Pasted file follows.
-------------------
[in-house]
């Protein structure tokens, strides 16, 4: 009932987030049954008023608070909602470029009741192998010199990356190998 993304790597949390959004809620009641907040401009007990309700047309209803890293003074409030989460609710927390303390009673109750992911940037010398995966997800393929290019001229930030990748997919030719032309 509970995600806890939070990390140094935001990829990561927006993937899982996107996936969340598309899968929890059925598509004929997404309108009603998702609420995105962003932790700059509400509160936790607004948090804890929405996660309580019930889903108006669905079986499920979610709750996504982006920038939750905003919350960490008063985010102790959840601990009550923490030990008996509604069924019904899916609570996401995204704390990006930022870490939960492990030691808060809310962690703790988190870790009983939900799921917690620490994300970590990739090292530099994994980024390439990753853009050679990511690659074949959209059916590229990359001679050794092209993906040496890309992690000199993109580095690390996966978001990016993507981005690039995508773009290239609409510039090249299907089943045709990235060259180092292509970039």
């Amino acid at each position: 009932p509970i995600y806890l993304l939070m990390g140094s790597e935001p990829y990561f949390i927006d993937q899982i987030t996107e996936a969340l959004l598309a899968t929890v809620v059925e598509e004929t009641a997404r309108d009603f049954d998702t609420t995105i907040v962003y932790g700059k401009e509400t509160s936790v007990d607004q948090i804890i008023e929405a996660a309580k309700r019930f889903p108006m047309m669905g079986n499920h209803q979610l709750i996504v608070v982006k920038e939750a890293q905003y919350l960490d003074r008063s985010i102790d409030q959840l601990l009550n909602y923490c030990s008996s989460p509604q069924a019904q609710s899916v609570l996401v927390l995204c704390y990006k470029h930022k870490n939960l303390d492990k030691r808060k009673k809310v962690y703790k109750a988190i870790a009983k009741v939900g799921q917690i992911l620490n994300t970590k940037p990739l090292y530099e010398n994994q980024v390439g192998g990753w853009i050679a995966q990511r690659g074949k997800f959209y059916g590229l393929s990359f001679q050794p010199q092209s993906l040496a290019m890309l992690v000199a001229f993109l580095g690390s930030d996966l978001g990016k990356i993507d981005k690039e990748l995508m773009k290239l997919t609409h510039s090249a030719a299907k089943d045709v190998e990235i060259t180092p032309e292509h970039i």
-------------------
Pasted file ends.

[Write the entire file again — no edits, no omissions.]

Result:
[in-house]
């Protein structure tokens, strides 16, 4: 009932987030049954008023608070909602470029009741192998010199990356190998 993304790597949390959004809620009641907040401009007990309700047309209803890293003074409030989460609710927390303390009673109750992911940037010398995966997800393929290019001229930030990748997919030719032309 509970995600806890939070990390140094935001990829990561927006993937899982996107996936969340598309899968929890059925598509004929997404309108009603998702609420995105962003932790700059509400509160936790607004948090804890929405996660309580019930889903108006669905079986499920979610709750996504982006920038939750905003919350960490008063985010102790959840601990009550923490030990008996509604069924019904899916609570996401995204704390990006930022870490939960492990030691808060809310962690703790988190870790009983939900799921917690620490994300970590990739090292530099994994980024390439990753853009050679990511690659074949959209059916590229990359001679050794092209993906040496890309992690000199993109580095690390996966978001990016993507981005690039995508773009290239609409510039090249299907089943045709990235060259180092292509970039």
């Amino acid at each position: 009932p509970i995600y806890l993304l939070m990390g140094s790597e935001p990829y990561f949390i927006d993937q899982i987030t996107e996936a969340l959004l598309a899968t929890v809620v059925e598509e004929t009641a997404r309108d009603f049954d998702t609420t995105i907040v962003y932790g700059k401009e509400t509160s936790v007990d607004q948090i804890i008023e929405a996660a309580k309700r019930f889903p108006m047309m669905g079986n499920h209803q979610l709750i996504v608070v982006k920038e939750a890293q905003y919350l960490d003074r008063s985010i102790d409030q959840l601990l009550n909602y923490c030990s008996s989460p509604q069924a019904q609710s899916v609570l996401v927390l995204c704390y990006k470029h930022k870490n939960l303390d492990k030691r808060k009673k809310v962690y703790k109750a988190i870790a009983k009741v939900g799921q917690i992911l620490n994300t970590k940037p990739l090292y530099e010398n994994q980024v390439g192998g990753w853009i050679a995966q990511r690659g074949k997800f959209y059916g590229l393929s990359f001679q050794p010199q092209s993906l040496a290019m890309l992690v000199a001229f993109l580095g690390s930030d996966l978001g990016k990356i993507d981005k690039e990748l995508m773009k290239l997919t609409h510039s090249a030719a299907k089943d045709v190998e990235i060259t180092p032309e292509h970039i």